TORONTO, June 21, 2012 /CNW/ - Canadians are avid users of debit cards, credit cards and online payments, but our payment system needs reform to spur innovation, according to a report released today by the C.D. Howe Institute. In "Debit, Credit and Cell: Making Canada a Leader in the Way We Pay," authors Philippe Bergevin and Todd Zywicki argue the country's current payment technologies and governance infrastructure must change, or we will fall further behind the rest of the world. "We must remove barriers to competition and risk-taking," said Philippe Bergevin, Senior Policy Analyst at the C.D. Howe Institute, "and encourage innovation to keep pace with the global economy."
Canadians already have fewer options than consumers in other countries, note the authors. Cell phones with payment capabilities have been around for years in some countries, and are only starting now to make inroads in Canada. Cheques, which are relatively costly and slow to clear, are still widely used, with about one billion of them written annually. And Canadian debit cards lack features taken for granted in other parts of the world, such as the ability to use them for many online transactions and at stores located abroad.
The authors argue that the nation's main debit network, the Interac Association, which operates as a cooperative under a Competition Bureau consent order, should be allowed to compete on a for-profit basis. Also, limits on the number of networks that can coexist on debit cards should be removed—such bans are detrimental to effective competition and innovation.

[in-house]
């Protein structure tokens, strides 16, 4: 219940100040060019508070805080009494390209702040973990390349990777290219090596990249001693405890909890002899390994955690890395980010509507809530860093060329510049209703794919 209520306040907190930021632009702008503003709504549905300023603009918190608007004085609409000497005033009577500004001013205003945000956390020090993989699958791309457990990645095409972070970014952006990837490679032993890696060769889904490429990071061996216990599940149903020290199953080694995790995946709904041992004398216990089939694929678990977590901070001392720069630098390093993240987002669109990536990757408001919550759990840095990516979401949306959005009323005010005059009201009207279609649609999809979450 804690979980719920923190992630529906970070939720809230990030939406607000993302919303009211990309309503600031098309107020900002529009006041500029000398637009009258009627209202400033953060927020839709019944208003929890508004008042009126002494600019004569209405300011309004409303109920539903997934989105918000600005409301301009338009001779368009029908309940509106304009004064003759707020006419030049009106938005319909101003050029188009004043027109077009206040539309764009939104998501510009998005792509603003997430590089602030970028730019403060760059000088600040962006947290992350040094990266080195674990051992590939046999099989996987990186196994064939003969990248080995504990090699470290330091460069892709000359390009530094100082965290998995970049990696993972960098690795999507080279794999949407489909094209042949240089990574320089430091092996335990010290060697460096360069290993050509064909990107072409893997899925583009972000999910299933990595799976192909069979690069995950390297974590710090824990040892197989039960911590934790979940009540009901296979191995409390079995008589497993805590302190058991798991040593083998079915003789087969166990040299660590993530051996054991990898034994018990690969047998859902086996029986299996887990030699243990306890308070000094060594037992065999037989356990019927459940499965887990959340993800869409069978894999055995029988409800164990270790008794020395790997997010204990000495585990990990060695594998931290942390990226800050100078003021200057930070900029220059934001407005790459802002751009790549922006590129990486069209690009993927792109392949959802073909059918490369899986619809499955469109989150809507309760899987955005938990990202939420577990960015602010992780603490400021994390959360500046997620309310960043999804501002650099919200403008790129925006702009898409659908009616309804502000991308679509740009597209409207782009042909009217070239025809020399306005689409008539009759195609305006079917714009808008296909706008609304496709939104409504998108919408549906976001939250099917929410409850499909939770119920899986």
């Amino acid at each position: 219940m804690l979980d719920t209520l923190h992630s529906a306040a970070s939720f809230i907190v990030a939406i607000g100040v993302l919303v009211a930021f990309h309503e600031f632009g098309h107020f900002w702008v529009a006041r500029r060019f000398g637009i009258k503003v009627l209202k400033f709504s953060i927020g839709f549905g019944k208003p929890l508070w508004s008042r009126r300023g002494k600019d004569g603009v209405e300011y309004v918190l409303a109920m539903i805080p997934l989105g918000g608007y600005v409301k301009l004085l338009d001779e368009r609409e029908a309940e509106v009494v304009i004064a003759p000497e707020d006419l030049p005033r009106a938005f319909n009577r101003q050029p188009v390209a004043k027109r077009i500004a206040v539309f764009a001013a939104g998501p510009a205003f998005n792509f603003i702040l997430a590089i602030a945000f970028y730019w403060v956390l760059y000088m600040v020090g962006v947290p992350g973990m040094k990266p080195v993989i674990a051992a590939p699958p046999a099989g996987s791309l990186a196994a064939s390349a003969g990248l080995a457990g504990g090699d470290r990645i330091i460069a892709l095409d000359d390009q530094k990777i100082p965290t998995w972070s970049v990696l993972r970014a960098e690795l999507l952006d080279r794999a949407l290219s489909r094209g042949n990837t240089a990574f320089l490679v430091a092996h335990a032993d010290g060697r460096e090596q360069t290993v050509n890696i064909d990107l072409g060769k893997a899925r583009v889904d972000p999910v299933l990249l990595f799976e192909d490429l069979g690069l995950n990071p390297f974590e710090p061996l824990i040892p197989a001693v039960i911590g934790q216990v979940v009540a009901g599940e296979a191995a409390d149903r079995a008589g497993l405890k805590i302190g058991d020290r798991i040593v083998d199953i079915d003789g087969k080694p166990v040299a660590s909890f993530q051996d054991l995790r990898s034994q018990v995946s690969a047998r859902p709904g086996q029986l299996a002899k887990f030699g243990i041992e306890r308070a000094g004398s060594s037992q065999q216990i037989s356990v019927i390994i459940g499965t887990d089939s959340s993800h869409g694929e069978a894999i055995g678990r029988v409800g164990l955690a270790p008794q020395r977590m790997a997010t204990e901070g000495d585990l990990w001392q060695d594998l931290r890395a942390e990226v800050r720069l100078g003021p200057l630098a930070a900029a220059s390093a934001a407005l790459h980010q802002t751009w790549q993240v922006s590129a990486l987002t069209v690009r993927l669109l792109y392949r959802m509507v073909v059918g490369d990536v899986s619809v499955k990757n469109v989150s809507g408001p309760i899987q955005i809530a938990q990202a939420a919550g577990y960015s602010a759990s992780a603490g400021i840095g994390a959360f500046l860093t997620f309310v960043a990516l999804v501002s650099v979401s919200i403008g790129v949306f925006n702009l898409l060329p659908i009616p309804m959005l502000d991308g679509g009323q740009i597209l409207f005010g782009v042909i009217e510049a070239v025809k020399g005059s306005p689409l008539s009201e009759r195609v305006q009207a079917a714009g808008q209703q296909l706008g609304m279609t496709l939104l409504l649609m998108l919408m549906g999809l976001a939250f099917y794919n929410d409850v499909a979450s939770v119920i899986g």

While the authors reject the idea of adding further layers of agencies tasked with regulating the payment system - as proposed by a recent federal task force - they do see a role for the federal government in guarding against systemic risks and ensuring appropriate levels of information and disclosure.
The C. D. Howe Institute is an independent not-for-profit research institute whose mission is to raise living standards by fostering economically sound public policies. It is Canada's trusted source of essential policy intelligence, distinguished by research that is nonpartisan, evidence-based and subject to definitive expert review. It is considered by many to be Canada's most influential think tank.
For further information:
Todd Zywicki, Academic Affiliate, International Center for Law and Economics and Professor of Law, George Mason University; or Philippe Bergevin, Senior Policy Analyst, C.D. Howe Institute, 416-865-1904; email: [email protected].